The Photo Request has been fulfilled.

 
 Gene Nelson

Gene Nelson

Original Name Leander Eugene Berg
Birth
Astoria, Clatsop County, Oregon, USA
Death 16 Sep 1996 (aged 76)
Los Angeles, Los Angeles County, California, USA
Burial Cremated, Ashes scattered at sea
Memorial ID 76594220 · View Source
Suggest Edits

Dancer, Actor, Director, Choreographer. Born Leander Eugene Berg in Astoria, Oregon, his family later moved to Santa Monica, California, where, as a boy, he was enrolled in dance classes. In high school, he excelled as a gymnist and ice skater. Gene joined the Sonja Henie Hollywood Ice Revue in 1937 and made his first appearance at Broadway's Center Theater in "It Happened on Ice." He came to the attention of a talent scout at 20th Century Fox and was assigned small parts in "I Wonder Who's Kissing Her Now" and "Gentleman's Agreement." In 1950, he signed a contract with Warner Bros., appearing as a loose limbed athletic dancer in a series of musicals. That year he was featured with June Haver, Gordon MacRae and Debbie Reynolds in "The Daughter of Rosie O'Grady," starred with Doris Day and Gordon MacRae in "Tea for Two," and with Day, James Cagney and Virginia Mayo in "West Point Story." The following year he was Day's leading man in "Lullaby of Broadway," and starred with Virginia Mayo and Dennis Morgan in "Painting the Clouds with Sunshine." He was then cast with Mayo and Ronald Reagan in "She's Working Her Way Through College," and again with Mayo and Steve Cochran in "She's Back on Broadway." In 1953, he joined Jane Powell and MacRae in "Three Sailors and a Girl." But he's probably best known for playing high kickin' cowpoke Will Parker in the film version of "Oklahoma!" in 1955, a part remembered especially for his lasso twirling dance to the tune 'Everything's Up to Date in Kansas City.' In 1951, columnist Sidney Skolsky wrote that "Gene Nelson was among the top ten actors in the popularity polls of the fan magazines." At one time, he received more fan mail than any other actor at his studio. Eventually he would be called "the final male dancer-choreographer film star of the 1950s." After his movie career ended, Gene starred on Broadway in 1971's "Follies" doing a flashy 30's-style acrobatic dance solo, receiving a Tony Award nomination for Best Featured Actor. Nelson later turned to directing, first in television with episodes of "The Rifleman," "The Donna Reed Show," "I Dream of Jeannie," and "The Mod Squad." Later in feature films, he directed Elvis Presley in "Kissin' Cousins" and "Harum Scarum," as well as "Your Cheatin' Heart," among other musicals. He died at age 76 at the Motion Picture and Television Fund Country House and Hospital in Calabasas, California. He had lived in Sherman Oaks, California, and had been suffering from cancer, according to his daughter. Gene was survived by his daughter Victoria Gordo, his sons, Christopher Nelson and Douglas Nelson, and three grandchildren. Upon his request, there was no memorial service. He was cremated, and his ashes were scattered into the Pacific Ocean off the Santa Monica pier, according to his surviving family.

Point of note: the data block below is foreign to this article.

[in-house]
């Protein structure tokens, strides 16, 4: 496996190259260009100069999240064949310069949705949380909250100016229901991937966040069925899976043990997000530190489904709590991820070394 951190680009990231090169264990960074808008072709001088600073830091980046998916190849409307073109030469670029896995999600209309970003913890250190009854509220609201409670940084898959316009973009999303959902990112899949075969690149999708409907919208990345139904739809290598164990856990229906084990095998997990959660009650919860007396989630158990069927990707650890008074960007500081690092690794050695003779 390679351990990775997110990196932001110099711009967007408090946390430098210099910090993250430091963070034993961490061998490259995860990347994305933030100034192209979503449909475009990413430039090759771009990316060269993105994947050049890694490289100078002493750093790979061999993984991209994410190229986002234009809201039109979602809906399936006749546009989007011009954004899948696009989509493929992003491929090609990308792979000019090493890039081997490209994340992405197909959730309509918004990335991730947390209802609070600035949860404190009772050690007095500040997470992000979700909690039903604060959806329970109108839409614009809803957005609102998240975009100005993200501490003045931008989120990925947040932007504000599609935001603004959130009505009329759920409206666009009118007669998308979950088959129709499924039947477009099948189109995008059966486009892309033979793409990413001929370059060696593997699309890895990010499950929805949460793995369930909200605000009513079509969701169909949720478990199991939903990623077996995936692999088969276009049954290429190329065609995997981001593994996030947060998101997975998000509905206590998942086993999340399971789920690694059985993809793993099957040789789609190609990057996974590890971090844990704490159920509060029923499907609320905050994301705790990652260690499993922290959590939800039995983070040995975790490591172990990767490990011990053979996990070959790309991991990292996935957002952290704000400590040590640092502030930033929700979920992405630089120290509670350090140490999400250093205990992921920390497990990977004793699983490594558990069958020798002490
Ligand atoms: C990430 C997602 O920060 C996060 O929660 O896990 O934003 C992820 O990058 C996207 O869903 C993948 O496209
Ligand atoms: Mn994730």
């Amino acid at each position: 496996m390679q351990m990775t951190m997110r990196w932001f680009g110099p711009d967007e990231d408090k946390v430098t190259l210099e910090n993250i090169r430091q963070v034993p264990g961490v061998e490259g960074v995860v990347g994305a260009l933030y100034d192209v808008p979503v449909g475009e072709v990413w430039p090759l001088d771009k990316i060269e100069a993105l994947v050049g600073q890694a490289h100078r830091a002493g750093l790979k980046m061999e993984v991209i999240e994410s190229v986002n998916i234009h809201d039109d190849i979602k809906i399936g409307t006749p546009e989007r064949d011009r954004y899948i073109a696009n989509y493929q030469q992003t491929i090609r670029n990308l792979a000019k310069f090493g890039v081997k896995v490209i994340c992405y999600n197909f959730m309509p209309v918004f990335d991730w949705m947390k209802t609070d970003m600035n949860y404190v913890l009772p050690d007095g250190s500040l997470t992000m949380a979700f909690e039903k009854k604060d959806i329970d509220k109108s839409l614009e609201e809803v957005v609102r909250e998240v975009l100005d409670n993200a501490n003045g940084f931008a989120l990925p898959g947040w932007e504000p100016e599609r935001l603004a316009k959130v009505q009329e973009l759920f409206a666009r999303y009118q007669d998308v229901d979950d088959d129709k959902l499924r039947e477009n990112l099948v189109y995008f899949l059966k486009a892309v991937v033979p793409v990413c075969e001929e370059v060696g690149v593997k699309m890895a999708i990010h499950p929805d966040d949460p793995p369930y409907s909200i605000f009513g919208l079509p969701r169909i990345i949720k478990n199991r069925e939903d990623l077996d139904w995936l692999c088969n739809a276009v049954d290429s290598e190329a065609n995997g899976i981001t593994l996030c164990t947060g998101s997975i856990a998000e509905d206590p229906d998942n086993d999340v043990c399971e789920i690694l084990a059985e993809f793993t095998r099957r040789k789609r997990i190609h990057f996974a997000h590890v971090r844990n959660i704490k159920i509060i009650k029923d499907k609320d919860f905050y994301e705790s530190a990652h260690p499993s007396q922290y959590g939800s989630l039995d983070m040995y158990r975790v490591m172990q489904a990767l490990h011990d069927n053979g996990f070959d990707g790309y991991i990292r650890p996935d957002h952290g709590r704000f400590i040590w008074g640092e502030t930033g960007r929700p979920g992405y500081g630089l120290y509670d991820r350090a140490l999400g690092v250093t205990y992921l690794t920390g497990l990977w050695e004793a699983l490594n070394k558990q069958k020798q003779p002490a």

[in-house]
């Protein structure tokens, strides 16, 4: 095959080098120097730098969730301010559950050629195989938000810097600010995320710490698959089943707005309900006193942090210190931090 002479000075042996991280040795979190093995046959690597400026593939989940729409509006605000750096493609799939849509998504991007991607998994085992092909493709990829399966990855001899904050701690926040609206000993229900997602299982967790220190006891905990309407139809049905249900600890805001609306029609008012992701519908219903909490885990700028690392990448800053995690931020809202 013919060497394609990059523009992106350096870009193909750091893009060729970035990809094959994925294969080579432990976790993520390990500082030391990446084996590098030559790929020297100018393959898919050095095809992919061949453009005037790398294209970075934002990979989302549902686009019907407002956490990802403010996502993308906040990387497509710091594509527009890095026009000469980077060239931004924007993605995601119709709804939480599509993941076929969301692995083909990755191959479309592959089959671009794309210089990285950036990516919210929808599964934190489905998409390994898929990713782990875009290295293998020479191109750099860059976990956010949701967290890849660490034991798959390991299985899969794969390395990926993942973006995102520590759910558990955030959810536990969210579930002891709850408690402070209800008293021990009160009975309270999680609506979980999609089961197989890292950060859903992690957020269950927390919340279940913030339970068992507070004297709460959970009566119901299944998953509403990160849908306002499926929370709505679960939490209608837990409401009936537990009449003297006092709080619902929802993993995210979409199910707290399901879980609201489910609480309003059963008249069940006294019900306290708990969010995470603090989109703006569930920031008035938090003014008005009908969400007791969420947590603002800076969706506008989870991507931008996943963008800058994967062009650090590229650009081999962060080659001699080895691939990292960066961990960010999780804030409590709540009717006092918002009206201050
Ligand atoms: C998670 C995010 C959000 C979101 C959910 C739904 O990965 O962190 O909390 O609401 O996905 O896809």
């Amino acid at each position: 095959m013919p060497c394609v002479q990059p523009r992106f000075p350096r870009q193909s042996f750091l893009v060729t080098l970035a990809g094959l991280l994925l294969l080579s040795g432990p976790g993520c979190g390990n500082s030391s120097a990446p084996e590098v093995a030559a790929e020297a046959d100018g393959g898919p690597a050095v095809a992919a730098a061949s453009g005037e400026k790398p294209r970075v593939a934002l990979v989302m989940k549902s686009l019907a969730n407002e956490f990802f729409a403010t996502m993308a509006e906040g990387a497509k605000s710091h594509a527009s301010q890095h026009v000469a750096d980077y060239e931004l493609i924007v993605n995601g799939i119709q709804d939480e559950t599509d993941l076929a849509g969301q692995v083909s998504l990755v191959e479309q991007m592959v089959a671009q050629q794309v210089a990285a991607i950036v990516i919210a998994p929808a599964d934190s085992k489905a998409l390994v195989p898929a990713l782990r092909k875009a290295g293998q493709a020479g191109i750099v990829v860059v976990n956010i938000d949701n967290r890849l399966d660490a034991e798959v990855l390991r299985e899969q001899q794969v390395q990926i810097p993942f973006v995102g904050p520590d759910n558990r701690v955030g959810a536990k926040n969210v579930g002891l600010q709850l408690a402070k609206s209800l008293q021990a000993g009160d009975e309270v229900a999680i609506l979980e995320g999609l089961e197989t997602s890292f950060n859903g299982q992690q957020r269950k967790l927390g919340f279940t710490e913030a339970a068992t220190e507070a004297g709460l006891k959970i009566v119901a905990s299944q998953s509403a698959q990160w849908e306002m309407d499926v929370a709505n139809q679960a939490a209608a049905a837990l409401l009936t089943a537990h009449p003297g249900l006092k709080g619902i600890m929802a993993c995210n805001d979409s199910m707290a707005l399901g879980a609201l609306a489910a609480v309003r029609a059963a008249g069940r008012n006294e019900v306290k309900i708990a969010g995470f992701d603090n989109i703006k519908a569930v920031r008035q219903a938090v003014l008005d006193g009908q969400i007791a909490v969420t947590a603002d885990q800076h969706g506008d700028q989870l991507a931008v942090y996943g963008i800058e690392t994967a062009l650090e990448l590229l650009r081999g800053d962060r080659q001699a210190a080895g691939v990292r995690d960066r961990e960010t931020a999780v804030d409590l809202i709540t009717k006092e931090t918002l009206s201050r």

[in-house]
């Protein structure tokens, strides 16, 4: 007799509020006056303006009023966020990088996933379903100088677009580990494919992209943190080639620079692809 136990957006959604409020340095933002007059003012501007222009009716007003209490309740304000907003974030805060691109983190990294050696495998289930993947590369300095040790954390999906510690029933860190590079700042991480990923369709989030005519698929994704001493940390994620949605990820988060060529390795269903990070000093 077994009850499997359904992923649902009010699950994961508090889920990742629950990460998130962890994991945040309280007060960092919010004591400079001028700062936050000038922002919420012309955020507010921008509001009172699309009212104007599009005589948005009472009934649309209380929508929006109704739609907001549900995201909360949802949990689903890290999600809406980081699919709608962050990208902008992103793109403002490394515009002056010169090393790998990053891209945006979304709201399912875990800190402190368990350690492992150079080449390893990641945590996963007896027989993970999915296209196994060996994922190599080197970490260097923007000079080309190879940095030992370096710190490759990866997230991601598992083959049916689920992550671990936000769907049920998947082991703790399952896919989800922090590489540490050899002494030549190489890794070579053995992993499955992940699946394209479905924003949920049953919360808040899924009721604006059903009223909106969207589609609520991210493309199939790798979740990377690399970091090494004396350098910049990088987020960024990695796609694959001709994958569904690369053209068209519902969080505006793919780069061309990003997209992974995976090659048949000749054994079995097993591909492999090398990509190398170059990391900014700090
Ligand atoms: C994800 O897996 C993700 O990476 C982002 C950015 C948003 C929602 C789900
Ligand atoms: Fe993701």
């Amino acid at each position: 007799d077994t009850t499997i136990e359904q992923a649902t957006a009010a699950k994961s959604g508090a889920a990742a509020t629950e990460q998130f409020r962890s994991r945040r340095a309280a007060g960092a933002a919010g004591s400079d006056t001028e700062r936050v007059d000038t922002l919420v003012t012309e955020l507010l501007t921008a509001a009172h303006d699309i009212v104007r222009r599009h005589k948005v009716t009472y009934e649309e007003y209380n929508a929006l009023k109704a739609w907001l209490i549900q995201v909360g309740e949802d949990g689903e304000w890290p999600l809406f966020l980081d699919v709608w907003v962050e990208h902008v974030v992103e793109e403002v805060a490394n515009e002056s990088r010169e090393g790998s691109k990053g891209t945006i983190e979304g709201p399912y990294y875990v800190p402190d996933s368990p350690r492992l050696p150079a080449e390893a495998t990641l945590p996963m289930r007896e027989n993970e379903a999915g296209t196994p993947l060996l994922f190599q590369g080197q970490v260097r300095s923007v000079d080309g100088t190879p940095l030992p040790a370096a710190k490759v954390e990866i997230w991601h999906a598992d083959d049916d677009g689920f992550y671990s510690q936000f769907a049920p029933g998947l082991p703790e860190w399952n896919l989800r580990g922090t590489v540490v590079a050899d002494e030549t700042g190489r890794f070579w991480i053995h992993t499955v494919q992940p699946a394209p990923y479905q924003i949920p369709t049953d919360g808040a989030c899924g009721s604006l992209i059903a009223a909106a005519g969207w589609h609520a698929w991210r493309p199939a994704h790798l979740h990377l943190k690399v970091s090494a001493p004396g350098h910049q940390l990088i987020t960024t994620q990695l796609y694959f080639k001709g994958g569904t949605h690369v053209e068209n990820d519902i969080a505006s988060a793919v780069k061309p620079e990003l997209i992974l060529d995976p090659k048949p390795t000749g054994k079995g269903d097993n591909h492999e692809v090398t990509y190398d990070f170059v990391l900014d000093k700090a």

Bio by: Lon +


Advertisement

See more Nelson memorials in:

Advertisement

Advertisement

How famous was Gene Nelson?

Current rating:

31 votes

Sign-in to cast your vote.

  • Maintained by: Find A Grave
  • Originally Created by: Lon +
  • Added: 16 Sep 2011
  • Find A Grave Memorial 76594220
  • Find A Grave, database and images (https://www.findagrave.com : accessed ), memorial page for Gene Nelson (24 Mar 1920–16 Sep 1996), Find A Grave Memorial no. 76594220, ; Maintained by Find A Grave Cremated, Ashes scattered at sea.